I had expected it to be somewhat larger. Perhaps even a whiff of the regal, signs of a Viking ruler, a few glimmering swords in the corner, perhaps a fur cape, ornaments indicating the grand turns of history instigated by those tall and longhaired men and women who lived here.
My mistake, of course. Erik the Red and his wife , who went on to establish the famous Norse settlements in Greenland back in the 10th century — the first European communities in Greenland — were only youngsters when they married and built with their own hands this turf- and driftwood house on a piece of grassland given to them by Þjóðhildur’s father.
They did not lack, but they did not belong to the very wealthy of the early settlers in Iceland either. No sunlight entered their first home except through the hole in the roof over the fireplace and the floor was trodden earth.
They had a son, Leif, who would become one of the first Europeans to set a ship ashore on the American continent, but back in Iceland, where it all began, the family did not stand out. Erik was known as Eiríkur Þorvaldsson, the son of Thorvald, a common name.
The Saga of Erik
I recently visited the small museum in Haukadalur in northwest Iceland, where a replica of Erik’s and Þjóðhildur’s first family home now stands, built according to archaeological finds and other historical records.
The original stone foundation of their actual house lies covered by thick, healthy grass about 50 meters up the hill from the present replica of their house. Archeologists excavated the foundation in the late 19th century and others went deeper in the late 1990s to unearth a few additional traces of Erik’s and Þjóðhildur’s everyday life.
One question, however, has not been easy to answer. Erik’s and Þjóðhildur’s life in Iceland cannot have been all bad; the land around their home was obviously fertile, the climate hospitable, Þjóðhildur’s relatives were not far away, they were part of a community here, so why did Erik and Þjóðhildur decide to leave Iceland in the first place?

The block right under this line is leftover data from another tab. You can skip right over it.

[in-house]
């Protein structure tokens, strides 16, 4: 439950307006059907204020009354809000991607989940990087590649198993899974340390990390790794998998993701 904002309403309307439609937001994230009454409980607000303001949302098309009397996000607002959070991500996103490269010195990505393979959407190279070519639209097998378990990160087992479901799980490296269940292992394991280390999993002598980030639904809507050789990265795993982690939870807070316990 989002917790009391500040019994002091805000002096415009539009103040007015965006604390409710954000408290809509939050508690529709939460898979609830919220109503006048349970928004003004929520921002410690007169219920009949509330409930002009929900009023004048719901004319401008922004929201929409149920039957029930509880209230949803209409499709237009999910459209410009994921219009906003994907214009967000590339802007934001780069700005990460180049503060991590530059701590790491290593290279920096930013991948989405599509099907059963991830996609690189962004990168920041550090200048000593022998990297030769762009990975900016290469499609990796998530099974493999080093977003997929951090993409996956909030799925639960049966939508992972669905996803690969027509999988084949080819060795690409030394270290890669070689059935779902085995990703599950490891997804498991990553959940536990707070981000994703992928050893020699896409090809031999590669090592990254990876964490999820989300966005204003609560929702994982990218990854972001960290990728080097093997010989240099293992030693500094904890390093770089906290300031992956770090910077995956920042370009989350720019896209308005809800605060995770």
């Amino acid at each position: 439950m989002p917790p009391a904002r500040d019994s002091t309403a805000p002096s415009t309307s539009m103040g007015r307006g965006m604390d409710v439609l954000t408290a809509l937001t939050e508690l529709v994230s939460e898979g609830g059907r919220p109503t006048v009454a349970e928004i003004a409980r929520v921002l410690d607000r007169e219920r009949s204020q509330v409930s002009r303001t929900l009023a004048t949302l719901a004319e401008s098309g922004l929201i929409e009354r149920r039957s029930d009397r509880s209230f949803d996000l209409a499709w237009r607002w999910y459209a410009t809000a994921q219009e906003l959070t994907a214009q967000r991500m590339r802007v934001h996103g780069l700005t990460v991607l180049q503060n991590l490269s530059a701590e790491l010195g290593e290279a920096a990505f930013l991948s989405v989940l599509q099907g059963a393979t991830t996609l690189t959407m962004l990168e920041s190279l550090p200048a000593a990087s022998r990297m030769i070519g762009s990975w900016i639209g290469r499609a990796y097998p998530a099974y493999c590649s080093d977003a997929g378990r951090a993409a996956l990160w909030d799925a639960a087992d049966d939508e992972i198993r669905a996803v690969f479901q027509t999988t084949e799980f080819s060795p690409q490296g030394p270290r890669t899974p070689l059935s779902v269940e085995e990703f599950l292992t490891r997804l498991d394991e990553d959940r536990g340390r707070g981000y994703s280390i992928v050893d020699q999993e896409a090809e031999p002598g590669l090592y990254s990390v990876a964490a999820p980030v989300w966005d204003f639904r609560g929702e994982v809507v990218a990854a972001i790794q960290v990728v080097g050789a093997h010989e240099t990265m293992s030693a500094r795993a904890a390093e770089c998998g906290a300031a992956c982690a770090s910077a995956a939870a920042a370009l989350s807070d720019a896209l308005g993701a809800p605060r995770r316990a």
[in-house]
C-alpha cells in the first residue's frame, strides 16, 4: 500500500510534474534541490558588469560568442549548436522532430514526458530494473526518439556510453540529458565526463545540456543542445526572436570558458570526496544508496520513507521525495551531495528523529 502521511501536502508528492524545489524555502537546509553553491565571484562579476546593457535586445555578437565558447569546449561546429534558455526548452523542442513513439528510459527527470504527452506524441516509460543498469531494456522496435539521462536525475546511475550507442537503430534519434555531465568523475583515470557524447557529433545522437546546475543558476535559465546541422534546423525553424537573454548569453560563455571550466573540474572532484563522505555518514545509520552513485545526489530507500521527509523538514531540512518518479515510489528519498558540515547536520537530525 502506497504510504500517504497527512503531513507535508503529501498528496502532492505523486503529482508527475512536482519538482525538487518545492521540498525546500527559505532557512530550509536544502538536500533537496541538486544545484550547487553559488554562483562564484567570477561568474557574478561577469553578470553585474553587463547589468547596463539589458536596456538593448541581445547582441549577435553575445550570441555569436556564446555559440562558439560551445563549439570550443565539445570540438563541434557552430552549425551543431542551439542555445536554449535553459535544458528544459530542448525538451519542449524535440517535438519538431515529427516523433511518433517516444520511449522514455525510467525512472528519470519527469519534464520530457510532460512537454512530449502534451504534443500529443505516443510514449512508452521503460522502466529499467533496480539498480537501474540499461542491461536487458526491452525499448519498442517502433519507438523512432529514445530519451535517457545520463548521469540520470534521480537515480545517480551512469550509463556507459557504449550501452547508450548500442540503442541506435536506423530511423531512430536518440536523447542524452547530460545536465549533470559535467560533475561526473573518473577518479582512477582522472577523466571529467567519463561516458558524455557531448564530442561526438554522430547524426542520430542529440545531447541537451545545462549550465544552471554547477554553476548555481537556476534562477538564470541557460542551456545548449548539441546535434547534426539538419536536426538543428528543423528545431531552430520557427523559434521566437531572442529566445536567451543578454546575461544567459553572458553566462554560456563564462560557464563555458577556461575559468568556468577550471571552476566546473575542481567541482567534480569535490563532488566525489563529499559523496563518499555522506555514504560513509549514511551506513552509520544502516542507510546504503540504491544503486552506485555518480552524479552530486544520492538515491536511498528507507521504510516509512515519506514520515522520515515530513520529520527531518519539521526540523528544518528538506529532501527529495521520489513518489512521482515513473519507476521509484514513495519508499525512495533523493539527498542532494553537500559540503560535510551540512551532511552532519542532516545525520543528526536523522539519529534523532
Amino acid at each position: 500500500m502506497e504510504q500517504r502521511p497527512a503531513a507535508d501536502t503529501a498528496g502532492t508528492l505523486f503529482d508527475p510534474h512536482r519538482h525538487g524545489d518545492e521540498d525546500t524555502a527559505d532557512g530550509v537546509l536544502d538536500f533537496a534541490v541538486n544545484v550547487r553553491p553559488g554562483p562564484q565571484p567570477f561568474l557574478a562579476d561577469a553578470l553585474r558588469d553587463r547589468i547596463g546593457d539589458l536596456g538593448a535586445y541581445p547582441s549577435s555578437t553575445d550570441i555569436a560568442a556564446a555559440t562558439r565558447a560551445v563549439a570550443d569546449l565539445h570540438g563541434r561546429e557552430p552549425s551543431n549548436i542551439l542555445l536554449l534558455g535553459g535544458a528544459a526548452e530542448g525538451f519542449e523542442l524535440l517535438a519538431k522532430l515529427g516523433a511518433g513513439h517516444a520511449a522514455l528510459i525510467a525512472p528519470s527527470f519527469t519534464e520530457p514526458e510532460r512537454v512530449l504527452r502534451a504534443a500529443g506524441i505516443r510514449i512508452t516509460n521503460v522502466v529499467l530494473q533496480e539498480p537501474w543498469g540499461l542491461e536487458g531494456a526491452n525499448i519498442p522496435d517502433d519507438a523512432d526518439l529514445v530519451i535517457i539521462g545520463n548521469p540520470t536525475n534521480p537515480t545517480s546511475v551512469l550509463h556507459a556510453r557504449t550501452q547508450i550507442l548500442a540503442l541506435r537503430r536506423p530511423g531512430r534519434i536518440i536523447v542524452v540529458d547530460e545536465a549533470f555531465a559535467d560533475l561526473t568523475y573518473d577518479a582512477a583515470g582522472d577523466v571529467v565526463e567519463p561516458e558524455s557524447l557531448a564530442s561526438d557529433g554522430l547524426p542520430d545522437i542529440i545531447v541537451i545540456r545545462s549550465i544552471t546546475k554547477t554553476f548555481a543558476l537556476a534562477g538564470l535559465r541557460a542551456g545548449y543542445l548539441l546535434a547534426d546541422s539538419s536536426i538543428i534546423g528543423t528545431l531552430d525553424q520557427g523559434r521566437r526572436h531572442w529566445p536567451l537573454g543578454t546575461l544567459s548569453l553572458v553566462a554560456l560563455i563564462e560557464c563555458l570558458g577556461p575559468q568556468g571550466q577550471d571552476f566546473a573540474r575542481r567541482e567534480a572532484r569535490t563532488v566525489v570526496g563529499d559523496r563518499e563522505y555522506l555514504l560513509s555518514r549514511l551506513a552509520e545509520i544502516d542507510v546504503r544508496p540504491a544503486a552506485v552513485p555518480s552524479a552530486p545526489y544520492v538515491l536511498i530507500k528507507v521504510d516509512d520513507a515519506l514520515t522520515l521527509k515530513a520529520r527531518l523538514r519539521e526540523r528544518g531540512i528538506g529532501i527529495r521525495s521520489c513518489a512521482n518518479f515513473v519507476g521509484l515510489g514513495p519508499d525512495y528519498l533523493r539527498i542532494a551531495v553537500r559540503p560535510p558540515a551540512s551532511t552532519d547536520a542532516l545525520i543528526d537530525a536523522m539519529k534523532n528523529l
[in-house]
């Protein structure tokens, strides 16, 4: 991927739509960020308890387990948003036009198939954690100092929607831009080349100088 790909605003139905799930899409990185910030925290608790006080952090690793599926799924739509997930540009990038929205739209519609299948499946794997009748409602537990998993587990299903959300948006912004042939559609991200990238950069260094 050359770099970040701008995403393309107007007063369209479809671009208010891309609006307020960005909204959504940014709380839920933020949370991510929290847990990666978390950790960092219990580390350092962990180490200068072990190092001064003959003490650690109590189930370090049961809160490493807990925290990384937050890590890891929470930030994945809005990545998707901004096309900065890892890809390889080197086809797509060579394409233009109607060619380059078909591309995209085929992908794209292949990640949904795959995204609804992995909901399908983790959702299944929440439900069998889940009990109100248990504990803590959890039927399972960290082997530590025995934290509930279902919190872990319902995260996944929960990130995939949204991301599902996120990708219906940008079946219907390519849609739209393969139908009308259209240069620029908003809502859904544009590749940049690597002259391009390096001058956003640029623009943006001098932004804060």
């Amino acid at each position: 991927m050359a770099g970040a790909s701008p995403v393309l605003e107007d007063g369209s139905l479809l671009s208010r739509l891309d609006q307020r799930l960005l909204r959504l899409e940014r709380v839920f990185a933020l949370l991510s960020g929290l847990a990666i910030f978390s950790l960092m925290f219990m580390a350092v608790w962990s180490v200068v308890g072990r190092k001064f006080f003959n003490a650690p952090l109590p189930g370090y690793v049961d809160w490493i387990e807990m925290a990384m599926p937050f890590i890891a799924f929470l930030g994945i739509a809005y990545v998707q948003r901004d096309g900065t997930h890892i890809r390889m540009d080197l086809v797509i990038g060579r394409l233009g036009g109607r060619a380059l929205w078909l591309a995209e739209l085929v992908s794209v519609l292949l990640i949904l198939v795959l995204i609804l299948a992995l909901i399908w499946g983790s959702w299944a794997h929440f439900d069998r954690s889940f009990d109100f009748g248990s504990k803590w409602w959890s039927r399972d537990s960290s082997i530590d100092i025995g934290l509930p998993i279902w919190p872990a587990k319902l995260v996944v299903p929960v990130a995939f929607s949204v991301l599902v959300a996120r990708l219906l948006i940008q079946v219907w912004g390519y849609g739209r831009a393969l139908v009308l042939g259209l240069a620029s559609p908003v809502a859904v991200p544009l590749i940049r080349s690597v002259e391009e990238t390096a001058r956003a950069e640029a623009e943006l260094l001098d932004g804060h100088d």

Murderer on the run
The mainstream explanation has been for long that it had become too dangerous for them to stay.
Erik killed two of neighbors in duels, according to the sagas; a bloody but legal way to settle grievances at the time. Perhaps out of fear of reprisals Erik and Þjóðhildur took their woodworks with them and shifted to an island in the nearby Breiðafjörður.
After another rift, Erik killed the two sons of a new neighbor, and this time it was not legal, but murder. Erik was deemed lawless, which meant anyone was free to kill him and make away with his belongings. Only if he went into exile for at least three years could Erik be exonerated.
That was why they set sail — or so the common story went.
After weeks at sea, Erik and his company arrived in what we now know as south Greenland. They spent the first two years exploring the fjords; it must have looked very similar to what they knew from Iceland.
Walking about their home in Iceland, I noticed a stark resemblance to south Greenland: Grassy, rolling hills, well suited for the sheep, pigs and cattle they took with them from Iceland. Heftier mountains not far away, waters known for an abundance of fish and sea mammals, flocks of geese, eider, ptarmigans and other fowl. They must have felt lucky, when they found all this in Greenland.
But still, why did they leave?
On the sunny side
“Erik had the sunny side of the valley. They must have had a particularly good reason to go,” said Bjarnheidur Johannsdottir, the daily manager of the replica museum, when I visited.
She believes that walrus was a decisive factor behind the decision making.
The first wave of settlers, who had come to Iceland from Norway, found a healthy, but relatively small population of walrus in the fjords in west Iceland.
They turned walrus hides into exceedingly strong leathery ropes, valuable in all of the seafaring nations of the North Atlantic. Walrus blubber was rendered into oil. And by far the most profitable walrus product was the animal’s ivory tusks.
The Icelanders were closely connected to trading networks in Europe, and walrus tusks were sold at ever higher prices. The ivory teeth were turned into highly valuable carvings in professionalized workshops in Norway, England and elsewhere.
The export of walrus tusks long provided a handsome income for the settlers along the coast, but when Erik grew up — so Johannsdottir tells me — the trade in walrus items was in deep trouble.
“The earliest settlers had been in Iceland for the better part of a century. They had killed most of the walrus by then,” she said.